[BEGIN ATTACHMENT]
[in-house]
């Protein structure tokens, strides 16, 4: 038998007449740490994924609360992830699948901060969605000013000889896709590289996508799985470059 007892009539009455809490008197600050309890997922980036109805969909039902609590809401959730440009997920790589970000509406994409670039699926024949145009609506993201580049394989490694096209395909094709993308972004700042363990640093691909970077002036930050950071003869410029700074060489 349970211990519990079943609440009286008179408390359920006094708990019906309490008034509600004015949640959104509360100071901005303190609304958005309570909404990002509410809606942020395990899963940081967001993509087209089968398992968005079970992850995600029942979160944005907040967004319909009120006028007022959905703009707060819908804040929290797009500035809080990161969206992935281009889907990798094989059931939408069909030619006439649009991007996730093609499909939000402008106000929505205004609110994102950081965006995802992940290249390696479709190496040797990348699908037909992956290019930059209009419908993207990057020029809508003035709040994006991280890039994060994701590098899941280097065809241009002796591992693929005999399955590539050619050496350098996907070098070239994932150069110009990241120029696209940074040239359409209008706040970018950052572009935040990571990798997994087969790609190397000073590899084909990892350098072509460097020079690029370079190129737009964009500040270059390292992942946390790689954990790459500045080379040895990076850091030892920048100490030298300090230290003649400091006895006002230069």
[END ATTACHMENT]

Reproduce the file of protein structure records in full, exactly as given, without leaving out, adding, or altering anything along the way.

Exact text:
[in-house]
């Protein structure tokens, strides 16, 4: 038998007449740490994924609360992830699948901060969605000013000889896709590289996508799985470059 007892009539009455809490008197600050309890997922980036109805969909039902609590809401959730440009997920790589970000509406994409670039699926024949145009609506993201580049394989490694096209395909094709993308972004700042363990640093691909970077002036930050950071003869410029700074060489 349970211990519990079943609440009286008179408390359920006094708990019906309490008034509600004015949640959104509360100071901005303190609304958005309570909404990002509410809606942020395990899963940081967001993509087209089968398992968005079970992850995600029942979160944005907040967004319909009120006028007022959905703009707060819908804040929290797009500035809080990161969206992935281009889907990798094989059931939408069909030619006439649009991007996730093609499909939000402008106000929505205004609110994102950081965006995802992940290249390696479709190496040797990348699908037909992956290019930059209009419908993207990057020029809508003035709040994006991280890039994060994701590098899941280097065809241009002796591992693929005999399955590539050619050496350098996907070098070239994932150069110009990241120029696209940074040239359409209008706040970018950052572009935040990571990798997994087969790609190397000073590899084909990892350098072509460097020079690029370079190129737009964009500040270059390292992942946390790689954990790459500045080379040895990076850091030892920048100490030298300090230290003649400091006895006002230069």